Centrifugal fans (Figure E) or blowers use one of a number of fan wheels enclosed in an expanding scroll-shaped housing. Air enters one or both sides of the wheel and turns 90 degrees where it is radially accelerated and discharged through the opening in the housing. The fan wheel may be belt-driven or directly coupled to the motor shaft. Fan wheels, typically constructed of steel, may be vinyl-, epoxy-, resin-, or phenolic-coated for corrosion resistance. Fiberglass-reinforced plastic is also applied to some highly corrosive exhaust air streams. The air- and material-handling characteristics of the fan are determined by the type of wheel and the following rules of thumb:
  • Larger wheel diameters and shorter wheel lengths generate higher pressures than smaller diameters and longer lengths.
  • The tighter the clearance between the wheel rim and the inlet ring, the higher the fan efficiency.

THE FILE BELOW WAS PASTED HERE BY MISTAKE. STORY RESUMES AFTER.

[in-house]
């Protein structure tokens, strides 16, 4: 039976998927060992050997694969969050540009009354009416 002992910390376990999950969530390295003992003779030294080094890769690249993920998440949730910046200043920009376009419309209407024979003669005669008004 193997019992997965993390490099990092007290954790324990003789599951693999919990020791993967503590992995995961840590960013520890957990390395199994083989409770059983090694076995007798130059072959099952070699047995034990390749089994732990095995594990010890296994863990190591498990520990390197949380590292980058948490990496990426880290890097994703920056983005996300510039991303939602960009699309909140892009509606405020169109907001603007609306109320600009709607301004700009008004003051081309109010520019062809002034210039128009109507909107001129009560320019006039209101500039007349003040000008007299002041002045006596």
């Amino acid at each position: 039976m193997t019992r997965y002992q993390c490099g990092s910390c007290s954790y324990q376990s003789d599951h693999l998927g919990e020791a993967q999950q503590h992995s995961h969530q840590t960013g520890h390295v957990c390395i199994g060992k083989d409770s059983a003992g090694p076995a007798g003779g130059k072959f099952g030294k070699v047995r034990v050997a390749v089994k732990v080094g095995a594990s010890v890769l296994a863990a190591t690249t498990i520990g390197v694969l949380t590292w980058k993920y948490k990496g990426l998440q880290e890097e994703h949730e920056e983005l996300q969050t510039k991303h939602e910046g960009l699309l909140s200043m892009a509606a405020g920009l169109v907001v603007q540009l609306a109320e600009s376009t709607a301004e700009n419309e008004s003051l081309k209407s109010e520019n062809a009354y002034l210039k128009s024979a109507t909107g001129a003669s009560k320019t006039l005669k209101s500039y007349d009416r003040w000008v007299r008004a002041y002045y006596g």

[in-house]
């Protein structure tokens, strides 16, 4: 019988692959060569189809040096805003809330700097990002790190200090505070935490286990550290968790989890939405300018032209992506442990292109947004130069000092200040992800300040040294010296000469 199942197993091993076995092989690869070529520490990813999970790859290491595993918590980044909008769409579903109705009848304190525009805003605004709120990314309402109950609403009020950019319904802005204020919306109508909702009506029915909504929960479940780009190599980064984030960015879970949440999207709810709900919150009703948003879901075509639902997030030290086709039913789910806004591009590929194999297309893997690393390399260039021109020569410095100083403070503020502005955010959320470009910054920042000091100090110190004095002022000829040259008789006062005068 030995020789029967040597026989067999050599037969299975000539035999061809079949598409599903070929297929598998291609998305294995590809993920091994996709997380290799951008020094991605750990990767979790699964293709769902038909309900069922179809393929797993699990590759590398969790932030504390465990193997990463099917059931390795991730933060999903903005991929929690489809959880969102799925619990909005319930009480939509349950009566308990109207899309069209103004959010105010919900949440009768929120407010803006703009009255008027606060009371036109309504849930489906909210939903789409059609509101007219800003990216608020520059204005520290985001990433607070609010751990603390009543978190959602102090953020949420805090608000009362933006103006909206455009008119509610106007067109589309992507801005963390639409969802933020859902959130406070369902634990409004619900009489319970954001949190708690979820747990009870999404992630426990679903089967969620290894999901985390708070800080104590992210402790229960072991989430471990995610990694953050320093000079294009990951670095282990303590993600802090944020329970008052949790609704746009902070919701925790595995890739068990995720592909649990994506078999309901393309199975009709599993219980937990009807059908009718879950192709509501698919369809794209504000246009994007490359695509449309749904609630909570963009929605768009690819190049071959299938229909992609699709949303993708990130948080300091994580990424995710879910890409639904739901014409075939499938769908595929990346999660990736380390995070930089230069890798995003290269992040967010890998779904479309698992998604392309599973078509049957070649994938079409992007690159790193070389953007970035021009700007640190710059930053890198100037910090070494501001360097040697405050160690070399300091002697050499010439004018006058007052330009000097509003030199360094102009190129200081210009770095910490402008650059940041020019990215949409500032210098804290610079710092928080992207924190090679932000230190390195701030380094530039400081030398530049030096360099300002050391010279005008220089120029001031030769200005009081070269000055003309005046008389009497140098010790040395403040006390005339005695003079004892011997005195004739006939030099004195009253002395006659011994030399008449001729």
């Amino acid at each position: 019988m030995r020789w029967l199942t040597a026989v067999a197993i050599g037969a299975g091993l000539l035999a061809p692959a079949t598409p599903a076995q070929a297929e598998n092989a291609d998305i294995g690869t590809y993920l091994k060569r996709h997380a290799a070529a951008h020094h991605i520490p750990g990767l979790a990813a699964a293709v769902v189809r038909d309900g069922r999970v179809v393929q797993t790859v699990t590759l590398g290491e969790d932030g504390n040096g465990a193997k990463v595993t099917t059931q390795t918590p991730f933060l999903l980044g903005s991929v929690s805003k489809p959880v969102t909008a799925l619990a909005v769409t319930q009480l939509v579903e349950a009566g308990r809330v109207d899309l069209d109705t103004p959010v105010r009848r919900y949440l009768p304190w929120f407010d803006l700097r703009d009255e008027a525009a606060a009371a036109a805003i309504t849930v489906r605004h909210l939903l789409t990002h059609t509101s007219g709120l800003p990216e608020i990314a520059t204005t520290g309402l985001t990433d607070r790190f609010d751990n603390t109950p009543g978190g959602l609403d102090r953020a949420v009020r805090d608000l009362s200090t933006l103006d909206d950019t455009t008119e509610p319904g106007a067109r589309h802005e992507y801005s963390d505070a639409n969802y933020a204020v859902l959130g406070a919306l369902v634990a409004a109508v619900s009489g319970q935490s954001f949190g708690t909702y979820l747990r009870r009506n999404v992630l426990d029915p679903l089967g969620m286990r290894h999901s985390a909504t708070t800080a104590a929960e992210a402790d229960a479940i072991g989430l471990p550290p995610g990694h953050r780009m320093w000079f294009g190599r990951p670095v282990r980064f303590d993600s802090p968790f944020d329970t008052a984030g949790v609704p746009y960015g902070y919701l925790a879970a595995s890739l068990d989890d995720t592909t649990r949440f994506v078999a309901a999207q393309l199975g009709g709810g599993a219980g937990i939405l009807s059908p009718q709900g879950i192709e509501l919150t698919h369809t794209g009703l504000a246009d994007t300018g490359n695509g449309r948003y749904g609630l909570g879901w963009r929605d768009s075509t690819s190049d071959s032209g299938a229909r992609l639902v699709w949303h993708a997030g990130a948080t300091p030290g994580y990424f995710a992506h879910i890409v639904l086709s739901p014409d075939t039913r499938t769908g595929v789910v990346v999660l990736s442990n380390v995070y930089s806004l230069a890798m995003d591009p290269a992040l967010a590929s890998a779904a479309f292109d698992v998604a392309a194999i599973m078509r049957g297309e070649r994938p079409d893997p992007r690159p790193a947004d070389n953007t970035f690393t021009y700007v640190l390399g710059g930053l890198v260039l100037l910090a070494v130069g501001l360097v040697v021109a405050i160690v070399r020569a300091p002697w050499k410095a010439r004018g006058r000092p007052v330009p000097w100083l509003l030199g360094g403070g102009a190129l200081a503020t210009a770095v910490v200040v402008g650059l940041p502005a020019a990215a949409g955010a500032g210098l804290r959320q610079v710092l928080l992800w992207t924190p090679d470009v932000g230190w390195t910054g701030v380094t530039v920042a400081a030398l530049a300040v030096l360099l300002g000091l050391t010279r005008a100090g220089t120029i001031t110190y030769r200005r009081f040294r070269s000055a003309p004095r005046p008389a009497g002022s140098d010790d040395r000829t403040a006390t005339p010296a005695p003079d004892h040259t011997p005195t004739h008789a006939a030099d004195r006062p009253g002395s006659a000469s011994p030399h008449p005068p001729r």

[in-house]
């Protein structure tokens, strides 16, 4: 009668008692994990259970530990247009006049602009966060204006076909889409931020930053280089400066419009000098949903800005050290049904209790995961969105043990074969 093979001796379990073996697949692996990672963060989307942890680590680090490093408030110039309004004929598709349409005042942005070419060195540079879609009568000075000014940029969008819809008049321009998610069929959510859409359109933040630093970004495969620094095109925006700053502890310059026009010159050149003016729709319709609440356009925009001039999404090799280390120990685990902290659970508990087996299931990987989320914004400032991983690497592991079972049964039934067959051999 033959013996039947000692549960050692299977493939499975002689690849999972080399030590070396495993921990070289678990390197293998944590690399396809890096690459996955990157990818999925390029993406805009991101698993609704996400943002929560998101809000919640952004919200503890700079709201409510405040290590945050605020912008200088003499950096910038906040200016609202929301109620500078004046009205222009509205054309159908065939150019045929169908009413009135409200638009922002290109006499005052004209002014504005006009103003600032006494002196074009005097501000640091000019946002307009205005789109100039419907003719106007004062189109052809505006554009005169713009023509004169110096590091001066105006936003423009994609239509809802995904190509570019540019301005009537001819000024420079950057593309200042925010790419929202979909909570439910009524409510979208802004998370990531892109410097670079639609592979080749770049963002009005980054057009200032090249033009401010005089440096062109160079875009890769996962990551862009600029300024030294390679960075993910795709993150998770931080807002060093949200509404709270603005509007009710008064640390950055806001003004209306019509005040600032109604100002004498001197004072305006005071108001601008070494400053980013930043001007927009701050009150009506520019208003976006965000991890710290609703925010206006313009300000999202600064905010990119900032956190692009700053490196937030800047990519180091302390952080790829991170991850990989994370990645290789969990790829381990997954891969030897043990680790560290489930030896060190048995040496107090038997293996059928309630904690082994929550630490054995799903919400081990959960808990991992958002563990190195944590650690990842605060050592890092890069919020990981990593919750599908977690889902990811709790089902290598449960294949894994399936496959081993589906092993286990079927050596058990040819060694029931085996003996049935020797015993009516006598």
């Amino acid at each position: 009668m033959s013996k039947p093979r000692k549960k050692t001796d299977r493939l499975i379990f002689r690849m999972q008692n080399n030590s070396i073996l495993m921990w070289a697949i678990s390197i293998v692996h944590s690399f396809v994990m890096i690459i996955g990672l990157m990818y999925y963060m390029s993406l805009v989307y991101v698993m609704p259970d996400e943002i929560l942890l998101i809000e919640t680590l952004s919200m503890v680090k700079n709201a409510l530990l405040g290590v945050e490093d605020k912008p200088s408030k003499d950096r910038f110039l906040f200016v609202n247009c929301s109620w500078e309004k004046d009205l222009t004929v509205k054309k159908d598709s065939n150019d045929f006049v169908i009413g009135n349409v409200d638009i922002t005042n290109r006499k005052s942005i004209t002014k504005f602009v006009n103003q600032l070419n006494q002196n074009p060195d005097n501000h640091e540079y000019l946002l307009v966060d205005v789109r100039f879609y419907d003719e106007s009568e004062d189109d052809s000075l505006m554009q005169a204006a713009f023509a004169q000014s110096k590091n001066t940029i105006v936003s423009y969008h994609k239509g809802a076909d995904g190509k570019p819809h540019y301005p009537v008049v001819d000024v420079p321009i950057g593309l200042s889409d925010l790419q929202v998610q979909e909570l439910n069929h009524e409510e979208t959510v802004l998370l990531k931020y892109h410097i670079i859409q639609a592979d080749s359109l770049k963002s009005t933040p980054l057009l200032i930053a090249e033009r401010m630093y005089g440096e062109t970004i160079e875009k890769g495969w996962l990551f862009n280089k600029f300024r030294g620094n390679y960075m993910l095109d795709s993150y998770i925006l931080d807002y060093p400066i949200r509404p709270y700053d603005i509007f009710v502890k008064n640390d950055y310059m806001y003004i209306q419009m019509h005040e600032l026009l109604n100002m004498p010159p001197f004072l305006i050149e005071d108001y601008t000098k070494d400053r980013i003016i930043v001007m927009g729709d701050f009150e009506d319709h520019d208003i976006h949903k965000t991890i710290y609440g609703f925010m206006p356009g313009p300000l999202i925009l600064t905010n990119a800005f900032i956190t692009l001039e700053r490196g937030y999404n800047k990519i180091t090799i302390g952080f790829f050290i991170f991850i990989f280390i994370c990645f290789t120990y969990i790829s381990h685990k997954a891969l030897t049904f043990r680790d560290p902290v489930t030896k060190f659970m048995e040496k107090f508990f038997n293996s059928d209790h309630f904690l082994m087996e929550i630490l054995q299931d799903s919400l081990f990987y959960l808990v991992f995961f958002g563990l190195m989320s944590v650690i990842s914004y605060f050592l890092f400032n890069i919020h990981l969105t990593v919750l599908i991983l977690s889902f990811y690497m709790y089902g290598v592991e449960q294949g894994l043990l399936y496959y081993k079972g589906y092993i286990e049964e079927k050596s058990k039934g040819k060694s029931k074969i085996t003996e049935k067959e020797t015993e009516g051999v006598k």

• The type of wheel may be the most critical aspect of the fan selection.
Typical applications include capturing and conveying material in dust collector systems or material handling systems; ventilating or pressurizing hoods, cabinets, booths, or enclosures; cooling production equipment, motors, or processes; removing dust or moisture; drying applications for water, ink, or paint; and circulating air in ovens and dryers.
Axial fan systems may require specially formulated or designed fan blades. These designs include non-ferrous or non-sparking construction, or blades that reverse d